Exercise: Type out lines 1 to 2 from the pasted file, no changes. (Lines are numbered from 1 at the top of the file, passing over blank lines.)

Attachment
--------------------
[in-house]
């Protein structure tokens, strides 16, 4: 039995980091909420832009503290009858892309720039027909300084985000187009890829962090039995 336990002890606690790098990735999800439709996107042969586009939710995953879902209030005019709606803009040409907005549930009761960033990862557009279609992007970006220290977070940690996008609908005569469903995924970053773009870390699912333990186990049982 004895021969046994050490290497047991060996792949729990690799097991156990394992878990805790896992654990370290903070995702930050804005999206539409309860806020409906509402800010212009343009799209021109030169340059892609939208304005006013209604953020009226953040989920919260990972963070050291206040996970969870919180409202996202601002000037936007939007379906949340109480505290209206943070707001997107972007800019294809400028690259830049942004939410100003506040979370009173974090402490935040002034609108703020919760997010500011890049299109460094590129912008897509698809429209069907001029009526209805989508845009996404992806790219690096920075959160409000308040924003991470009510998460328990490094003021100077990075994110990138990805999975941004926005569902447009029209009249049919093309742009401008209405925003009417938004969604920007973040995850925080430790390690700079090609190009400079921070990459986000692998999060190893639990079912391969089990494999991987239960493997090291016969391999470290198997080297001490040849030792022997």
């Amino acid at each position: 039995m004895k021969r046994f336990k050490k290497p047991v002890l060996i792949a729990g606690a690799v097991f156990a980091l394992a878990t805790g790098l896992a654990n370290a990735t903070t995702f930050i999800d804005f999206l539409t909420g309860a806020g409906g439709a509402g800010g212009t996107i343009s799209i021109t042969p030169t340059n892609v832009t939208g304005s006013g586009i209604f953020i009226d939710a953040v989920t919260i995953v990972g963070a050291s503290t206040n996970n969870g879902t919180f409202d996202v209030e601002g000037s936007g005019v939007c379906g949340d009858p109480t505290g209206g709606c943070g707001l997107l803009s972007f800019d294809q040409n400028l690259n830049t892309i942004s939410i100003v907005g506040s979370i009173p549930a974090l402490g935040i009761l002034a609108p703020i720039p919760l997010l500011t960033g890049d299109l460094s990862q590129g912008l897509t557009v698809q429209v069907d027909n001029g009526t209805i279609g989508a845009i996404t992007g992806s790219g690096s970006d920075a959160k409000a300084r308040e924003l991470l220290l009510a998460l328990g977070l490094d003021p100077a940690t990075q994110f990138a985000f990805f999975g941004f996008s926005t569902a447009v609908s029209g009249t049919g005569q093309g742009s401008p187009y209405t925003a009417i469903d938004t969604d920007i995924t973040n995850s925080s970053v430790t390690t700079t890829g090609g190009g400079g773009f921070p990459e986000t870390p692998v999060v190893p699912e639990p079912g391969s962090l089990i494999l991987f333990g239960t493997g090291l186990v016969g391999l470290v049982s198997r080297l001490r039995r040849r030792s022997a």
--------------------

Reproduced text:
[in-house]
């Protein structure tokens, strides 16, 4: 039995980091909420832009503290009858892309720039027909300084985000187009890829962090039995 336990002890606690790098990735999800439709996107042969586009939710995953879902209030005019709606803009040409907005549930009761960033990862557009279609992007970006220290977070940690996008609908005569469903995924970053773009870390699912333990186990049982 004895021969046994050490290497047991060996792949729990690799097991156990394992878990805790896992654990370290903070995702930050804005999206539409309860806020409906509402800010212009343009799209021109030169340059892609939208304005006013209604953020009226953040989920919260990972963070050291206040996970969870919180409202996202601002000037936007939007379906949340109480505290209206943070707001997107972007800019294809400028690259830049942004939410100003506040979370009173974090402490935040002034609108703020919760997010500011890049299109460094590129912008897509698809429209069907001029009526209805989508845009996404992806790219690096920075959160409000308040924003991470009510998460328990490094003021100077990075994110990138990805999975941004926005569902447009029209009249049919093309742009401008209405925003009417938004969604920007973040995850925080430790390690700079090609190009400079921070990459986000692998999060190893639990079912391969089990494999991987239960493997090291016969391999470290198997080297001490040849030792022997």